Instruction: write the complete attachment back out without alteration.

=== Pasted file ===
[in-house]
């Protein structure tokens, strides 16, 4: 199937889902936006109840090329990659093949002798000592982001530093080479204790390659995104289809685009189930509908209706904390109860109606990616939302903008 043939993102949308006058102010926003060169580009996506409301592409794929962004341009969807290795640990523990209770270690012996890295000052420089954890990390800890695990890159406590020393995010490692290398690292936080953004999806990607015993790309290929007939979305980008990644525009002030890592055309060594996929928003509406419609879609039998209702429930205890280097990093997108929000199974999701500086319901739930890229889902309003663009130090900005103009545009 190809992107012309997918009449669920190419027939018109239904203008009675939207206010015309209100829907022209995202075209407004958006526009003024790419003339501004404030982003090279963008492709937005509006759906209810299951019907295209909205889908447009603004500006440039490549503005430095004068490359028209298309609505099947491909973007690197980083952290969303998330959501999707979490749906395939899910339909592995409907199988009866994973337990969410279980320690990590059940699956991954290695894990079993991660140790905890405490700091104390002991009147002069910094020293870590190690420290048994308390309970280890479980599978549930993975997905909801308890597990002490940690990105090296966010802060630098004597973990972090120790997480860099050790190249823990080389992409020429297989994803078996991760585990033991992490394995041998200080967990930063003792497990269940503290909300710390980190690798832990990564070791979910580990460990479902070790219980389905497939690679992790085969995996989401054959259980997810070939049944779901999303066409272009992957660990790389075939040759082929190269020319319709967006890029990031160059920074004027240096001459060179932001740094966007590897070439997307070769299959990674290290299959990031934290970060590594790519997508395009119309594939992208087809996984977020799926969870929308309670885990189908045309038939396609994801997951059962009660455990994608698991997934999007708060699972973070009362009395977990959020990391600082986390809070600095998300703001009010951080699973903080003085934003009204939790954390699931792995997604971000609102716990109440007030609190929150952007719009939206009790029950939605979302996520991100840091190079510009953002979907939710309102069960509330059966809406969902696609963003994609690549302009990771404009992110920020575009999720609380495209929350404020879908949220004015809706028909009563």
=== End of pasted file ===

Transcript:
[in-house]
């Protein structure tokens, strides 16, 4: 199937889902936006109840090329990659093949002798000592982001530093080479204790390659995104289809685009189930509908209706904390109860109606990616939302903008 043939993102949308006058102010926003060169580009996506409301592409794929962004341009969807290795640990523990209770270690012996890295000052420089954890990390800890695990890159406590020393995010490692290398690292936080953004999806990607015993790309290929007939979305980008990644525009002030890592055309060594996929928003509406419609879609039998209702429930205890280097990093997108929000199974999701500086319901739930890229889902309003663009130090900005103009545009 190809992107012309997918009449669920190419027939018109239904203008009675939207206010015309209100829907022209995202075209407004958006526009003024790419003339501004404030982003090279963008492709937005509006759906209810299951019907295209909205889908447009603004500006440039490549503005430095004068490359028209298309609505099947491909973007690197980083952290969303998330959501999707979490749906395939899910339909592995409907199988009866994973337990969410279980320690990590059940699956991954290695894990079993991660140790905890405490700091104390002991009147002069910094020293870590190690420290048994308390309970280890479980599978549930993975997905909801308890597990002490940690990105090296966010802060630098004597973990972090120790997480860099050790190249823990080389992409020429297989994803078996991760585990033991992490394995041998200080967990930063003792497990269940503290909300710390980190690798832990990564070791979910580990460990479902070790219980389905497939690679992790085969995996989401054959259980997810070939049944779901999303066409272009992957660990790389075939040759082929190269020319319709967006890029990031160059920074004027240096001459060179932001740094966007590897070439997307070769299959990674290290299959990031934290970060590594790519997508395009119309594939992208087809996984977020799926969870929308309670885990189908045309038939396609994801997951059962009660455990994608698991997934999007708060699972973070009362009395977990959020990391600082986390809070600095998300703001009010951080699973903080003085934003009204939790954390699931792995997604971000609102716990109440007030609190929150952007719009939206009790029950939605979302996520991100840091190079510009953002979907939710309102069960509330059966809406969902696609963003994609690549302009990771404009992110920020575009999720609380495209929350404020879908949220004015809706028909009563």